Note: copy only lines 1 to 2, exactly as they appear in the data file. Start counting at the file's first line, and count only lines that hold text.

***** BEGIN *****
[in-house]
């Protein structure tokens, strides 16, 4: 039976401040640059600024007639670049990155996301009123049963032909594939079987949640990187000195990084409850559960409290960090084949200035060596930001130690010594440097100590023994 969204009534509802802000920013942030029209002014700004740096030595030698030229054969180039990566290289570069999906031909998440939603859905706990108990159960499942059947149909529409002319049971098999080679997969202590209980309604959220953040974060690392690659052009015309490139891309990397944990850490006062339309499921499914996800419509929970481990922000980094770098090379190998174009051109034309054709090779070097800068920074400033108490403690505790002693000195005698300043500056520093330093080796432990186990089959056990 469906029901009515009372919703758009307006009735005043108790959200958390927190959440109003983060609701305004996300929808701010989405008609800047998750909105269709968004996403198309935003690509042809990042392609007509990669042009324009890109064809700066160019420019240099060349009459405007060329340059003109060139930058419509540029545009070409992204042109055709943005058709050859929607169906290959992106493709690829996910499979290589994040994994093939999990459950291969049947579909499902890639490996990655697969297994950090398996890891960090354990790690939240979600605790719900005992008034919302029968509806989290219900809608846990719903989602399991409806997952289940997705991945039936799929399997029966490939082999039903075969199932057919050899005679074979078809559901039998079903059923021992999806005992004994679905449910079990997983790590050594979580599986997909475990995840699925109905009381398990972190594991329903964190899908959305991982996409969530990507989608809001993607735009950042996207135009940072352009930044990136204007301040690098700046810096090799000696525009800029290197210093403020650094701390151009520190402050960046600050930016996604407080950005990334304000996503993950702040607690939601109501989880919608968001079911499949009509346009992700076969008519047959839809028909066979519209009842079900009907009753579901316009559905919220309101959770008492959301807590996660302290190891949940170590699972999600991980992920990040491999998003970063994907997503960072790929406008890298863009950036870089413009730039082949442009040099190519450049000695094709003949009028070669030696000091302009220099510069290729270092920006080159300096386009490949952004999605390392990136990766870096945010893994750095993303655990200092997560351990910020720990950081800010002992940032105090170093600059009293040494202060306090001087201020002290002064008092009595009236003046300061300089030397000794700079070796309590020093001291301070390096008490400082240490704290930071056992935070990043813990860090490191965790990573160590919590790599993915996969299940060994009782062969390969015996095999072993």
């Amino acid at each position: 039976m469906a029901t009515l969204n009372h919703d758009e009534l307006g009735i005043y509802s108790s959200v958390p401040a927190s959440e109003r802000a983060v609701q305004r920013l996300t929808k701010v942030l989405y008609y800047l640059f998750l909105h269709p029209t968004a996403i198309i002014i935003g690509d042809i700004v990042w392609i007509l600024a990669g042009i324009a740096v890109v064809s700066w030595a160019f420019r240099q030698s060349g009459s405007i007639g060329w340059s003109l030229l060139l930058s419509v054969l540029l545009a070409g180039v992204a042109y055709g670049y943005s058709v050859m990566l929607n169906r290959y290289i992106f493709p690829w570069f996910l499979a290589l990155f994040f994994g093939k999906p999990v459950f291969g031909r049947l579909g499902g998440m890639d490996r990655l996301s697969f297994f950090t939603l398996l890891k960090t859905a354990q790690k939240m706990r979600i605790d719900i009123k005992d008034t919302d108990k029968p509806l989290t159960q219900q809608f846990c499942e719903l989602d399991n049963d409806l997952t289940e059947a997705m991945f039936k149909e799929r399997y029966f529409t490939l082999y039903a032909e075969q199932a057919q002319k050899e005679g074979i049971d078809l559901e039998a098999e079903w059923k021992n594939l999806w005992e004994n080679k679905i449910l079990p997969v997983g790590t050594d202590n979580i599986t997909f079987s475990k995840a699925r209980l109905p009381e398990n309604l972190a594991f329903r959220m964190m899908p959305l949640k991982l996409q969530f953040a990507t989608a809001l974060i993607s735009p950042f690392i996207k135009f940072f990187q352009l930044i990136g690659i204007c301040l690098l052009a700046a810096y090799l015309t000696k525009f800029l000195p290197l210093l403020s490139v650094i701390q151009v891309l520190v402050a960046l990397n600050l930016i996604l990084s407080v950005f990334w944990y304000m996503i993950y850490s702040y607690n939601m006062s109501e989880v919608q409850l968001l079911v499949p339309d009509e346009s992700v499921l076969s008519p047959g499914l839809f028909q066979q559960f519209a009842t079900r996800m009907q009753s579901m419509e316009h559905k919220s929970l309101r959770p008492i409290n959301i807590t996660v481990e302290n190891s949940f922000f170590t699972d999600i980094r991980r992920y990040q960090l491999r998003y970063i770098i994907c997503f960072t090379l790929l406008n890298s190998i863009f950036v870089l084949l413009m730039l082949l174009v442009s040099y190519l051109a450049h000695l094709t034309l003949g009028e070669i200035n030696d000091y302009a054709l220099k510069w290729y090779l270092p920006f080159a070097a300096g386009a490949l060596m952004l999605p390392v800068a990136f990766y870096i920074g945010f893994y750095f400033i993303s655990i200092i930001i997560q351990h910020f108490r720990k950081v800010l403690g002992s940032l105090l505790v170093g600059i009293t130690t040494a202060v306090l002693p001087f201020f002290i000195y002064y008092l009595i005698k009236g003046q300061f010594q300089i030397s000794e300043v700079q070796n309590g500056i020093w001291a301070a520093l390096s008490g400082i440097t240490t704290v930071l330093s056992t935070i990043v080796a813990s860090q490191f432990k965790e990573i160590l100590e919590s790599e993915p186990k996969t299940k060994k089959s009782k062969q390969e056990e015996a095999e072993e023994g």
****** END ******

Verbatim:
[in-house]
């Protein structure tokens, strides 16, 4: 039976401040640059600024007639670049990155996301009123049963032909594939079987949640990187000195990084409850559960409290960090084949200035060596930001130690010594440097100590023994 969204009534509802802000920013942030029209002014700004740096030595030698030229054969180039990566290289570069999906031909998440939603859905706990108990159960499942059947149909529409002319049971098999080679997969202590209980309604959220953040974060690392690659052009015309490139891309990397944990850490006062339309499921499914996800419509929970481990922000980094770098090379190998174009051109034309054709090779070097800068920074400033108490403690505790002693000195005698300043500056520093330093080796432990186990089959056990 469906029901009515009372919703758009307006009735005043108790959200958390927190959440109003983060609701305004996300929808701010989405008609800047998750909105269709968004996403198309935003690509042809990042392609007509990669042009324009890109064809700066160019420019240099060349009459405007060329340059003109060139930058419509540029545009070409992204042109055709943005058709050859929607169906290959992106493709690829996910499979290589994040994994093939999990459950291969049947579909499902890639490996990655697969297994950090398996890891960090354990790690939240979600605790719900005992008034919302029968509806989290219900809608846990719903989602399991409806997952289940997705991945039936799929399997029966490939082999039903075969199932057919050899005679074979078809559901039998079903059923021992999806005992004994679905449910079990997983790590050594979580599986997909475990995840699925109905009381398990972190594991329903964190899908959305991982996409969530990507989608809001993607735009950042996207135009940072352009930044990136204007301040690098700046810096090799000696525009800029290197210093403020650094701390151009520190402050960046600050930016996604407080950005990334304000996503993950702040607690939601109501989880919608968001079911499949009509346009992700076969008519047959839809028909066979519209009842079900009907009753579901316009559905919220309101959770008492959301807590996660302290190891949940170590699972999600991980992920990040491999998003970063994907997503960072790929406008890298863009950036870089413009730039082949442009040099190519450049000695094709003949009028070669030696000091302009220099510069290729270092920006080159300096386009490949952004999605390392990136990766870096945010893994750095993303655990200092997560351990910020720990950081800010002992940032105090170093600059009293040494202060306090001087201020002290002064008092009595009236003046300061300089030397000794700079070796309590020093001291301070390096008490400082240490704290930071056992935070990043813990860090490191965790990573160590919590790599993915996969299940060994009782062969390969015996095999072993």